Can women’s participation in associations and civil society initiatives reduce gender inequality? This study assesses the extent to which social mobilisation and political empowerment initiatives led by NGOs have influenced gender dynamics in Kenya and Bangladesh. It focuses on gender dynamics in everyday expression of citizenship at community level. It concludes that the NGO initiatives studied have played a role in placing women in both formal and informal spaces of leadership and visibility. However, the persistence of male social advantage in the more formalised spaces of community public life still needs to be challenged.
Dominant discourses on gender and citizenship have tended to focus on structural constraints on women’s exercise of citizenship rights, as manifested in laws, policies and the design of public institutions. However, it is also important to look at the role of agency in the construction of citizenship – micro-level day-to-day expressions of citizenship and related gender dynamics, and the influence of NGO-led social mobilisation and political empowerment initiatives in cultivating agency.
The study found that women who had participated in social mobilisation and political empowerment initiatives displayed more active citizenship than women who had not. However, comparison with their male counterparts highlighted significant gains in some areas and persistent male advantage in others:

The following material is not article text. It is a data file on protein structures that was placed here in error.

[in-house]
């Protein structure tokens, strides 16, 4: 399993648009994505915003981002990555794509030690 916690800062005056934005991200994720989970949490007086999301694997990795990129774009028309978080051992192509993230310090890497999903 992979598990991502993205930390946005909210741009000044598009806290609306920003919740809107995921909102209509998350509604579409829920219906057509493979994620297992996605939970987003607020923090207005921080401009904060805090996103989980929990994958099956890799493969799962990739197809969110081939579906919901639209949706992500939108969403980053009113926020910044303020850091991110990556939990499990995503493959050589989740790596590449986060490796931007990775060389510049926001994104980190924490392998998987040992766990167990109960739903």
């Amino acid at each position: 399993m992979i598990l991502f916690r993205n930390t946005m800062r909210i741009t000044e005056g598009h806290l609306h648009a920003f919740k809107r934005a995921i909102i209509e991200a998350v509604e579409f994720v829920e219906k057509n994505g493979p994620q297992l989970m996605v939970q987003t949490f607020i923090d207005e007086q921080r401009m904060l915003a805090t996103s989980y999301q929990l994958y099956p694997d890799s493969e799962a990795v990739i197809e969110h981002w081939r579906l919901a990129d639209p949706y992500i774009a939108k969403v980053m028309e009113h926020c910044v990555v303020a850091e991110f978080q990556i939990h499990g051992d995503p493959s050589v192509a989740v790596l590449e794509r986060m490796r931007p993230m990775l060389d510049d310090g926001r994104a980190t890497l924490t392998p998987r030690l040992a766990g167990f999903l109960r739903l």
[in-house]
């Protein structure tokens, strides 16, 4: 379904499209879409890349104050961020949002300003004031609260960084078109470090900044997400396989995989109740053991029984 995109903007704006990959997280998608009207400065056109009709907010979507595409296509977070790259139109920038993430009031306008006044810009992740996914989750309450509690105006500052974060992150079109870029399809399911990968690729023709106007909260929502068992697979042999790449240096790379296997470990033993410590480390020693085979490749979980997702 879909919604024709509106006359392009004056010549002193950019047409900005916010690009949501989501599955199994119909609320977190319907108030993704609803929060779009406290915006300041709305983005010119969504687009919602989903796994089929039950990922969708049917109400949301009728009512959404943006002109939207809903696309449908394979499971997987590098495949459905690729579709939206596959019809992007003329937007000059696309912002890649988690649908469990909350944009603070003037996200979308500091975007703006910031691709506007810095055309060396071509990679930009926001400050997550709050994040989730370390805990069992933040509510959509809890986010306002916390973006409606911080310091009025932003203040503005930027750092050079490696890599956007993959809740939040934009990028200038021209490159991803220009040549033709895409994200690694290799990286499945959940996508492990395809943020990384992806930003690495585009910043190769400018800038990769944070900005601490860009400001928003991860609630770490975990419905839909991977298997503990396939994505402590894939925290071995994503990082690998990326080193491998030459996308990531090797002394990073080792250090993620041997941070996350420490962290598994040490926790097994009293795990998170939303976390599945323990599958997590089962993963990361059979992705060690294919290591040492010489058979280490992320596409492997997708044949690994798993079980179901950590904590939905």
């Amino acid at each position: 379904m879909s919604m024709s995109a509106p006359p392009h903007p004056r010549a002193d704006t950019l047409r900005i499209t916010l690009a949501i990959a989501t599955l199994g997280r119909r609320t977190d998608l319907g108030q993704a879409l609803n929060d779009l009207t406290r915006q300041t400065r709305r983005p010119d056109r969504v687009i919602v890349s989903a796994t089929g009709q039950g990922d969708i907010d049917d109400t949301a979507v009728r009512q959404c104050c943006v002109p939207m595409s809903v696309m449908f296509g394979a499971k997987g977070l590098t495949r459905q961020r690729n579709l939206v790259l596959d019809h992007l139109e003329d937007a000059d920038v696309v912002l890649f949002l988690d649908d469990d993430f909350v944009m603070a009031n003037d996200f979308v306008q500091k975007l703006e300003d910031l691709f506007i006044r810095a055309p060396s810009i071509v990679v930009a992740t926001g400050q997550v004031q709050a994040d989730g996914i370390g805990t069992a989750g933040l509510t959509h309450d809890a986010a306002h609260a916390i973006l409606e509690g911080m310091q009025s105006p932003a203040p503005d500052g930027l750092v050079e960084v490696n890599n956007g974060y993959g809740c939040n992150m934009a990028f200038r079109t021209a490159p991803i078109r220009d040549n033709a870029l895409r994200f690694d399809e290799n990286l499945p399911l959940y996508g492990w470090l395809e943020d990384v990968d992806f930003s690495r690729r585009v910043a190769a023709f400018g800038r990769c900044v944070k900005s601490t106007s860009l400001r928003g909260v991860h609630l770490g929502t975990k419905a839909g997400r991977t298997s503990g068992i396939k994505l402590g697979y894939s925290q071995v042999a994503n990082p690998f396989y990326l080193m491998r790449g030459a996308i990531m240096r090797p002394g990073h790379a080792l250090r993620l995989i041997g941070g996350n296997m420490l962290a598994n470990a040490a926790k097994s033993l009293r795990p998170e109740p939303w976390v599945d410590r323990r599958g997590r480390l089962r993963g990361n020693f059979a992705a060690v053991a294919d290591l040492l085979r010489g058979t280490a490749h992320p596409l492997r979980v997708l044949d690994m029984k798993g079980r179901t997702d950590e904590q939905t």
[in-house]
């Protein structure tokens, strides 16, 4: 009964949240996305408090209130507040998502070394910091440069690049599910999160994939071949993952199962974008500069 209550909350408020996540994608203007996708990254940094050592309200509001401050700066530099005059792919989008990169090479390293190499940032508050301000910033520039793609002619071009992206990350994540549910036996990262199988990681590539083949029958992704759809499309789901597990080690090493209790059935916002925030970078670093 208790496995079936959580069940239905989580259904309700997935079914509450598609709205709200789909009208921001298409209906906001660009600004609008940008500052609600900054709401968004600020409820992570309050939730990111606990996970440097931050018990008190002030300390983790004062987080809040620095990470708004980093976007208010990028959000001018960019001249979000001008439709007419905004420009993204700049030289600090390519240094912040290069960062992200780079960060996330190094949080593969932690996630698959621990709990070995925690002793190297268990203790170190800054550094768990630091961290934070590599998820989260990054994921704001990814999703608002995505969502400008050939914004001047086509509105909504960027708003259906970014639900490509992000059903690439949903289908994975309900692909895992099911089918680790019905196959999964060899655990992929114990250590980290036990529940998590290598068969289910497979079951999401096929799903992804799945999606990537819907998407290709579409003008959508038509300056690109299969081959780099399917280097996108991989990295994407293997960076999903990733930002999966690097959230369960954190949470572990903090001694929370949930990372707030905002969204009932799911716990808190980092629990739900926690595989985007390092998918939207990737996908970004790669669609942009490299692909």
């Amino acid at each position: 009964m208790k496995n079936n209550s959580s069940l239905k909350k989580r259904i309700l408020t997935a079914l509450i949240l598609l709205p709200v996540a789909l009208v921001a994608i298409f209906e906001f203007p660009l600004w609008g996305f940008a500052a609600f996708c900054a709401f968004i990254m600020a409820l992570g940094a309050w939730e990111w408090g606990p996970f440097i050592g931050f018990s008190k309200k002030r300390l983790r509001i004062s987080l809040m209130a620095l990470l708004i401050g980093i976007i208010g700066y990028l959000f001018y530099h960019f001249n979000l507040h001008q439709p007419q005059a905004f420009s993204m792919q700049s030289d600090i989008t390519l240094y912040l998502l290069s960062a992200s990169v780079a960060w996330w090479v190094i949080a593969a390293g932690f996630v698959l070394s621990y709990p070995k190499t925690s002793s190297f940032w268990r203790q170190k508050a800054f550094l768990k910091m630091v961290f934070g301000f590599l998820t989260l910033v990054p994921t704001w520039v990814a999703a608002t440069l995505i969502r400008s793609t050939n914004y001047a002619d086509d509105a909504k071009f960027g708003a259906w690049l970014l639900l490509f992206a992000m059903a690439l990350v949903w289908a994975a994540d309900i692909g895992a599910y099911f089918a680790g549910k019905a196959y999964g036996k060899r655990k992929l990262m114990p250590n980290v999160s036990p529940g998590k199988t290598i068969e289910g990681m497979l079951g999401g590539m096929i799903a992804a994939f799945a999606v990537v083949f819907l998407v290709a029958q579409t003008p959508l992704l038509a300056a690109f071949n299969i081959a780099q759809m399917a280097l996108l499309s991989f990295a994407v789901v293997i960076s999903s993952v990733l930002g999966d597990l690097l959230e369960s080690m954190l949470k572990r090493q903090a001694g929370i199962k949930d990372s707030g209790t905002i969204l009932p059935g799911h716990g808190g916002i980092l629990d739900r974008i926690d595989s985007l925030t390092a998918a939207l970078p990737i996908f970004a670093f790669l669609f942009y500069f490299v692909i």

- Significant gains have been made with respect to voter registration and voting, but not with respect to exercising leadership in political parties and taking part in election campaigning.
- With respect to participation in community public life, more women are serving on committees that manage community amenities and are decision-makers in community-based dispute resolution mechanisms.
- The gender gap persists with respect to opportunity to serve on public committees that depend on appointment by politicians or senior government officials.
- More men still engage with public officials and use institutional spaces, although the gap is reduced with participation in social mobilisation and political empowerment initiatives.
- In informal community life, female participants of social mobilisation initiatives facilitate other community members’ engagement with, and access to services from, government officials and institutions.
- Such women also take up leadership roles in religious and kin-based institutions, ordinarily viewed as the preserve of male private power.
In conclusion, the intervention of civil associations does build and facilitate agency, which is crucial in overcoming social disadvantage. However, structural constraints can prove difficult to surmount:
- Civil society initiatives alone are not sufficient to erode the power of male networks that control public political space at the grassroots level, particularly in Bangladesh.
- There is further work to be done in directly challenging networks of exclusion, and deepening social legitimacy for women’s exercise of voice and authority.
- Facilitation of agency must be combined with institutional reform in order to confront and remove the structural barriers that make it possible for opaque networks of the socially advantaged to thrive and exclude.